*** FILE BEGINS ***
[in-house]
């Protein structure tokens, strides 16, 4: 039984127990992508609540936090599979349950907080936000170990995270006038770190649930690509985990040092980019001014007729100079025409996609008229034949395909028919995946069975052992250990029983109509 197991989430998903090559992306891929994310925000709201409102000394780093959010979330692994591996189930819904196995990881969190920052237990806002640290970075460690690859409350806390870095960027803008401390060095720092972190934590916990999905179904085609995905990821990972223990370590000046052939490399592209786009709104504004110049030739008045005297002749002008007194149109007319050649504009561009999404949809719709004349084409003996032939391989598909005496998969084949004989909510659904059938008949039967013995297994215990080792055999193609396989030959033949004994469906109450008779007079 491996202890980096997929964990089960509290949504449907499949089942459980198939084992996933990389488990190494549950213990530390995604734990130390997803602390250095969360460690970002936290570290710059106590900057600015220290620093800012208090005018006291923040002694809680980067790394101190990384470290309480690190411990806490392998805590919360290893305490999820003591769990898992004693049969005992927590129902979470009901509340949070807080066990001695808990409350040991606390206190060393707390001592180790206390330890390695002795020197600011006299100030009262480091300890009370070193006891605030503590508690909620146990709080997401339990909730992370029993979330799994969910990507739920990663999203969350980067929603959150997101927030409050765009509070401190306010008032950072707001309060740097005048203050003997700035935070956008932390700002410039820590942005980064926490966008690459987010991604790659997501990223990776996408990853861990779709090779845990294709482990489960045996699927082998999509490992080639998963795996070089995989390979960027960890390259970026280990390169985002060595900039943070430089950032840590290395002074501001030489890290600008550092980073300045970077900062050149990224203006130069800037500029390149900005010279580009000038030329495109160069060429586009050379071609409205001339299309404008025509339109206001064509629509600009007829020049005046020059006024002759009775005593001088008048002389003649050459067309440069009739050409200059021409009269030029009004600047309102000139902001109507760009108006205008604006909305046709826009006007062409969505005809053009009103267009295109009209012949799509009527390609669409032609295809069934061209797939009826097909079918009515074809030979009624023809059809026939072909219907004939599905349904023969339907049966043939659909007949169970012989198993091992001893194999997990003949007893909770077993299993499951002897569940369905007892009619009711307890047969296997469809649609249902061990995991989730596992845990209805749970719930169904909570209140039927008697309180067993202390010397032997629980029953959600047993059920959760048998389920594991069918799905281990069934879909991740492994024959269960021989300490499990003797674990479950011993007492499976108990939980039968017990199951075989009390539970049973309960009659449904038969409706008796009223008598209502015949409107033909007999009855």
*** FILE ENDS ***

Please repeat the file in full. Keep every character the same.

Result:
[in-house]
């Protein structure tokens, strides 16, 4: 039984127990992508609540936090599979349950907080936000170990995270006038770190649930690509985990040092980019001014007729100079025409996609008229034949395909028919995946069975052992250990029983109509 197991989430998903090559992306891929994310925000709201409102000394780093959010979330692994591996189930819904196995990881969190920052237990806002640290970075460690690859409350806390870095960027803008401390060095720092972190934590916990999905179904085609995905990821990972223990370590000046052939490399592209786009709104504004110049030739008045005297002749002008007194149109007319050649504009561009999404949809719709004349084409003996032939391989598909005496998969084949004989909510659904059938008949039967013995297994215990080792055999193609396989030959033949004994469906109450008779007079 491996202890980096997929964990089960509290949504449907499949089942459980198939084992996933990389488990190494549950213990530390995604734990130390997803602390250095969360460690970002936290570290710059106590900057600015220290620093800012208090005018006291923040002694809680980067790394101190990384470290309480690190411990806490392998805590919360290893305490999820003591769990898992004693049969005992927590129902979470009901509340949070807080066990001695808990409350040991606390206190060393707390001592180790206390330890390695002795020197600011006299100030009262480091300890009370070193006891605030503590508690909620146990709080997401339990909730992370029993979330799994969910990507739920990663999203969350980067929603959150997101927030409050765009509070401190306010008032950072707001309060740097005048203050003997700035935070956008932390700002410039820590942005980064926490966008690459987010991604790659997501990223990776996408990853861990779709090779845990294709482990489960045996699927082998999509490992080639998963795996070089995989390979960027960890390259970026280990390169985002060595900039943070430089950032840590290395002074501001030489890290600008550092980073300045970077900062050149990224203006130069800037500029390149900005010279580009000038030329495109160069060429586009050379071609409205001339299309404008025509339109206001064509629509600009007829020049005046020059006024002759009775005593001088008048002389003649050459067309440069009739050409200059021409009269030029009004600047309102000139902001109507760009108006205008604006909305046709826009006007062409969505005809053009009103267009295109009209012949799509009527390609669409032609295809069934061209797939009826097909079918009515074809030979009624023809059809026939072909219907004939599905349904023969339907049966043939659909007949169970012989198993091992001893194999997990003949007893909770077993299993499951002897569940369905007892009619009711307890047969296997469809649609249902061990995991989730596992845990209805749970719930169904909570209140039927008697309180067993202390010397032997629980029953959600047993059920959760048998389920594991069918799905281990069934879909991740492994024959269960021989300490499990003797674990479950011993007492499976108990939980039968017990199951075989009390539970049973309960009659449904038969409706008796009223008598209502015949409107033909007999009855």